Cover image for Story time
Story time
Bloor, Edward, 1950-
Personal Author:
Publication Information:
Orlando : Harcourt, 2004.
Physical Description:
424 pages ; 22 cm
George and Kate are promised the best education but instead face obsessed administrators, endless tests, and evil spirits when they are transferred to Whittaker Magnet School.
Program Information:
Accelerated Reader AR MG+ 4.8 12.0 77522.
Format :


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X Young Adult Fiction Central Closed Stacks

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George and Kate are promised the finest education when they transfer to the Whittaker Magnet School. It boasts the highest test scores in the nation.

But at what price? Their new school's curriculum is focused on beating standardized tests; classes are held in dreary, windowless rooms; and students are force-fed noxious protein shakes to improve their test performance. Worst of all, there seems to be a demon loose in the building, one whose murderous work has only just begun.

A bitterly funny satire about the state of modern education from the author of Tangerine and Crusader.

Author Notes

EDWARD BLOOR is the author many acclaimed novels, including Tangerine, Crusader, and Story Time . A former high school teacher, he lives near Orlando, Florida. Visit him online at ."

Reviews 3

Booklist Review

Gr. 5-8. Readers who think they know what to expect from the author of Tangerine (1997) and Crusader (1999)--wrenching family drama played out in grim suburban settings--will need to recalibrate after finishing this novel. It's the story of brainy sixth-grader George and sassy eighth-graderate, who find themselves in a magnet school housed in a purportedly haunted library. Both kids grow to hate taking standardized tests all day alongside green-tinged Mushroom Children, and coping with the exaggeratedly amoral cadre of adults who run the place. There doesn't seem to be much hope of liberation, though, until a series of demonic possessions and grisly deaths delivers retribution toate and George's oppressors, putting the kids on the trail of a creepy paranormal mystery spanning generations. Part spine tingler, part breezy gothic, and part sly satire (the school espouses a No High-Scoring Child Left Behind policy), it's an audaciously eclectic mix. The proliferating story strands--including some deus ex machina intervention from the White House--are not always satisfactorily woven, but the irreverence and offbeat horror will still find an admiring audience. --Jennifer Mattson Copyright 2004 Booklist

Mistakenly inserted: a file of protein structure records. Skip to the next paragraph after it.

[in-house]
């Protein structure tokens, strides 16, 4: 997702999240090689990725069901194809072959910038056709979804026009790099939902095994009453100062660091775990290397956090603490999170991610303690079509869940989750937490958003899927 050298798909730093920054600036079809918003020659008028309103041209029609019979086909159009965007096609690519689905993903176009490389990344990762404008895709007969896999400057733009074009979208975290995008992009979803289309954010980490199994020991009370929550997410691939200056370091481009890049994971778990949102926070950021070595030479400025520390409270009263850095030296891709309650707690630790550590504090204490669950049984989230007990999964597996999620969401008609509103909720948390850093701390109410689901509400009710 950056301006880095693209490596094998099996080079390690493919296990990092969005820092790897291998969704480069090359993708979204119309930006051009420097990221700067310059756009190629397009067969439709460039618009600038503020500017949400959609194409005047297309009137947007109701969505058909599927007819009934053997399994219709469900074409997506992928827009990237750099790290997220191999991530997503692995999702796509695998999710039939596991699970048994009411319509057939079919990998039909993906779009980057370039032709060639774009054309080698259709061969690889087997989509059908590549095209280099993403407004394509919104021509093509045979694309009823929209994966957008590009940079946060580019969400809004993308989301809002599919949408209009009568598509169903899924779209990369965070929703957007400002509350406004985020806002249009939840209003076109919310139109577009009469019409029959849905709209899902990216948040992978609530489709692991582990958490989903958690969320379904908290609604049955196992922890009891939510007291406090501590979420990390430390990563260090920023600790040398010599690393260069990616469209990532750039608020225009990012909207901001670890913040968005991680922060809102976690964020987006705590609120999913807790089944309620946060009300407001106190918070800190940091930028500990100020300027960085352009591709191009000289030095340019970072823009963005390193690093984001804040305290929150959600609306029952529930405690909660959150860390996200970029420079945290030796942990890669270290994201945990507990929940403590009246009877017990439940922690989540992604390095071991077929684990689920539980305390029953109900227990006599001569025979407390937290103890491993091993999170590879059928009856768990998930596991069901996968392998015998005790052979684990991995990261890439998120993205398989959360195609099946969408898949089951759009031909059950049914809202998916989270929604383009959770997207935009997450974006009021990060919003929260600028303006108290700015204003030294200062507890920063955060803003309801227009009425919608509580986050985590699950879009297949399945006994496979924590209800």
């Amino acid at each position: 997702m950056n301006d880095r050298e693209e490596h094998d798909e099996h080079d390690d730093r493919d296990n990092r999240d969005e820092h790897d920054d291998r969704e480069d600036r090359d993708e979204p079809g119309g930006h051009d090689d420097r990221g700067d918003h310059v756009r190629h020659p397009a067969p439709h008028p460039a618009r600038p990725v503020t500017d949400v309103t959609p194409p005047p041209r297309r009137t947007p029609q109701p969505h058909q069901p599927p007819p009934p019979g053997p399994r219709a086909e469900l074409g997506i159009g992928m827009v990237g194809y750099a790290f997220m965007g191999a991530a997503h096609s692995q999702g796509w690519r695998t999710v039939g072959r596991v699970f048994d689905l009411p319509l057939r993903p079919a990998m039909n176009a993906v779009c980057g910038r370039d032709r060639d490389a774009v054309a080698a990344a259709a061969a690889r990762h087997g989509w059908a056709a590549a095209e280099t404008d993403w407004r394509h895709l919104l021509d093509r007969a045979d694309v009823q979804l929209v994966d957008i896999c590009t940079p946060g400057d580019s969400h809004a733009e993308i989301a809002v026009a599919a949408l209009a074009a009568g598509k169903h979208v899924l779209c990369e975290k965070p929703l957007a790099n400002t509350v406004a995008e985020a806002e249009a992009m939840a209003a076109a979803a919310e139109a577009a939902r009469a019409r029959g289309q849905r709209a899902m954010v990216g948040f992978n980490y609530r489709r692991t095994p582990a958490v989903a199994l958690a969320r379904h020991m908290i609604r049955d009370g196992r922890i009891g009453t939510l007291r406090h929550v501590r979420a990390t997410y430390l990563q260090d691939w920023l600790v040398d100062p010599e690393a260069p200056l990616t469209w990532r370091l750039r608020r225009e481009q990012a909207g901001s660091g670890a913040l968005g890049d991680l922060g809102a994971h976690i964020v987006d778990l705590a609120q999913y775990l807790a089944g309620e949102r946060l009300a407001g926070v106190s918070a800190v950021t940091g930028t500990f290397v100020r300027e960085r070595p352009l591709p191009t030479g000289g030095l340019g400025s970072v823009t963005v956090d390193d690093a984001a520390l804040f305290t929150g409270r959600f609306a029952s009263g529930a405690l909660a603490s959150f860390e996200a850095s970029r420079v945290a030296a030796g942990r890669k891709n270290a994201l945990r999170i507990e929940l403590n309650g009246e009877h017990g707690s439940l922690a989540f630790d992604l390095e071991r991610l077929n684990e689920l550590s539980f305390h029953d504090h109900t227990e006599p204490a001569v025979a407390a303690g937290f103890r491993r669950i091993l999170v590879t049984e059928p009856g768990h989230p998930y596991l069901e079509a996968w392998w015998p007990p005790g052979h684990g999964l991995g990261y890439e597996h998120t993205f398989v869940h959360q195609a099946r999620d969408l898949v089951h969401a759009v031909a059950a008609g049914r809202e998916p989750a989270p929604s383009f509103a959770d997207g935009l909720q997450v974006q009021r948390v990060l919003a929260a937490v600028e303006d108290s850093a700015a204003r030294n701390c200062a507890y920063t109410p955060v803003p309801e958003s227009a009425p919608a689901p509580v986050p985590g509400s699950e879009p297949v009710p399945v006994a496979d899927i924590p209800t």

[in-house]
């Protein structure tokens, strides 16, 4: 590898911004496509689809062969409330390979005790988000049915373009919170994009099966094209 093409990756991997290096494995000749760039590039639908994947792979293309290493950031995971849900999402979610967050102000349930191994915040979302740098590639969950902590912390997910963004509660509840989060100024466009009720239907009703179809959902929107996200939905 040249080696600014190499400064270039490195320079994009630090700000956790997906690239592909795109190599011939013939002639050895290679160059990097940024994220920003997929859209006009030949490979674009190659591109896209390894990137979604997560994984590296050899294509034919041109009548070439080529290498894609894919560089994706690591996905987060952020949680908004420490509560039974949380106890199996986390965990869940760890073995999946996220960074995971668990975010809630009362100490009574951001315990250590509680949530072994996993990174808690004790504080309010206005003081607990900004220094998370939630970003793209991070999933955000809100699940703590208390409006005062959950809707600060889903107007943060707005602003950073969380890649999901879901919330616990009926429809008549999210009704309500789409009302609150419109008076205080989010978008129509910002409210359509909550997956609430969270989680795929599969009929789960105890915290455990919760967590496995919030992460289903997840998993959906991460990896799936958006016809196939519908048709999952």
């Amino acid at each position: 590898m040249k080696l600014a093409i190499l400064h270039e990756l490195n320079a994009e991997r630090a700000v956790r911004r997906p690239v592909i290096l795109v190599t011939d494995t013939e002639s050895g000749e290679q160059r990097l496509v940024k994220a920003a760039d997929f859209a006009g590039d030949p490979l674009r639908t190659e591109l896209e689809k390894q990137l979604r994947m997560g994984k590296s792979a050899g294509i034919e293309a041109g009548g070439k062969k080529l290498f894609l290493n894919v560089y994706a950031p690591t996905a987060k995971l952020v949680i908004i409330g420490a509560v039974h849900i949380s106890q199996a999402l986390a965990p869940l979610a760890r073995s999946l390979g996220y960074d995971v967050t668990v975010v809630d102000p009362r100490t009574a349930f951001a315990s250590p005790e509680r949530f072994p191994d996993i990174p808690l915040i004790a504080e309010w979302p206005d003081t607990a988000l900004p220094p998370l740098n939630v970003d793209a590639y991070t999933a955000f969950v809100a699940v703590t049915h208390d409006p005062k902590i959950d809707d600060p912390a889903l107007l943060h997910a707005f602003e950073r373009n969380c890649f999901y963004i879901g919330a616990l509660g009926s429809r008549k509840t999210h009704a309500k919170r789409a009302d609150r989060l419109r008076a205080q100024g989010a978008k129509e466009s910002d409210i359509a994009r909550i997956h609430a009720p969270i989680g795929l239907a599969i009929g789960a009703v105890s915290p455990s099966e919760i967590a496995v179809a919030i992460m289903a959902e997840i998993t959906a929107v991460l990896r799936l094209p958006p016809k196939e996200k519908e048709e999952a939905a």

Publisher's Weekly Review

In the sprawling, satirical tradition of his Tangerine and Crusader, Bloor delivers a no-holds-barred, deeply subversive tale about modern education. George and Kate, uncle and niece (although Kate is by two years the elder), are invited to become students at the Whittaker Magnet School, located in an old library building rumored to be haunted. The headmaster proudly expounds on "test-based curriculum," which in practical terms means that standardized test scores are all the school cares about ("The higher the test scores, the more people who want to move into your school district. The more people who move into your school district, the higher the tax revenues," the headmaster's son declaims). Bloor's fans will expect the deliciously dizzying proliferation of story lines, but the mix of genres may be uneasier here than in his previous books. Ghosts or demons begin to emerge from the antiquarian book collection hidden upstairs; the headmaster's wife subjugates Kate and shamelessly favors her own children; and Kate witnesses what appear to be murders-and locates the corpses just as the First Lady arrives for a historic visit to the school. There are characters with deep dark secrets, scenes of spectacular destruction (too absurd to be gruesome) and extravagant oddities. Readers may be relieved that Bloor lets the final explosions detonate off the page; the book is great, smart fun but, like a race-car driver making hairpin turns, comes close to losing control. Ages 12-up. (Apr.) (c) Copyright PWxyz, LLC. All rights reserved

School Library Journal Review